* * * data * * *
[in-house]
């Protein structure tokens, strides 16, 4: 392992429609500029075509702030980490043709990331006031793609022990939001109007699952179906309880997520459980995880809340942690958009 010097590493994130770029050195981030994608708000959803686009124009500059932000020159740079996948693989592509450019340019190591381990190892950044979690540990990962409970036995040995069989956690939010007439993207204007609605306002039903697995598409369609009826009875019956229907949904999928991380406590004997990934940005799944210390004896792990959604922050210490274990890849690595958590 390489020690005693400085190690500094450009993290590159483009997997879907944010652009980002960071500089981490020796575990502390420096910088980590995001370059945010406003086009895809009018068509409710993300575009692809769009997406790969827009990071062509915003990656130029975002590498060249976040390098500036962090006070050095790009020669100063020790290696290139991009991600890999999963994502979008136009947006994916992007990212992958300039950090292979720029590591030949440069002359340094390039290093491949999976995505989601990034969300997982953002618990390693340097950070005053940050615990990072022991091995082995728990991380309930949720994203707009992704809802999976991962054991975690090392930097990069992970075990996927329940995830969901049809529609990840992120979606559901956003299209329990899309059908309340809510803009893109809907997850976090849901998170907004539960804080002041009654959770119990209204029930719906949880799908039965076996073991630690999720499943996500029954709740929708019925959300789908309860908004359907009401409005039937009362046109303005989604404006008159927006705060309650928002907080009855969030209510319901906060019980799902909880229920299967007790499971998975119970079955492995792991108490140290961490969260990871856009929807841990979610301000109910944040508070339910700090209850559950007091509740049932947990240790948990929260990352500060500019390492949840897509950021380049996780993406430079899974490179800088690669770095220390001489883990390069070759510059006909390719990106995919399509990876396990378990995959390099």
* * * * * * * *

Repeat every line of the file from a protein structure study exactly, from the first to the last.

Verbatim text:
[in-house]
């Protein structure tokens, strides 16, 4: 392992429609500029075509702030980490043709990331006031793609022990939001109007699952179906309880997520459980995880809340942690958009 010097590493994130770029050195981030994608708000959803686009124009500059932000020159740079996948693989592509450019340019190591381990190892950044979690540990990962409970036995040995069989956690939010007439993207204007609605306002039903697995598409369609009826009875019956229907949904999928991380406590004997990934940005799944210390004896792990959604922050210490274990890849690595958590 390489020690005693400085190690500094450009993290590159483009997997879907944010652009980002960071500089981490020796575990502390420096910088980590995001370059945010406003086009895809009018068509409710993300575009692809769009997406790969827009990071062509915003990656130029975002590498060249976040390098500036962090006070050095790009020669100063020790290696290139991009991600890999999963994502979008136009947006994916992007990212992958300039950090292979720029590591030949440069002359340094390039290093491949999976995505989601990034969300997982953002618990390693340097950070005053940050615990990072022991091995082995728990991380309930949720994203707009992704809802999976991962054991975690090392930097990069992970075990996927329940995830969901049809529609990840992120979606559901956003299209329990899309059908309340809510803009893109809907997850976090849901998170907004539960804080002041009654959770119990209204029930719906949880799908039965076996073991630690999720499943996500029954709740929708019925959300789908309860908004359907009401409005039937009362046109303005989604404006008159927006705060309650928002907080009855969030209510319901906060019980799902909880229920299967007790499971998975119970079955492995792991108490140290961490969260990871856009929807841990979610301000109910944040508070339910700090209850559950007091509740049932947990240790948990929260990352500060500019390492949840897509950021380049996780993406430079899974490179800088690669770095220390001489883990390069070759510059006909390719990106995919399509990876396990378990995959390099």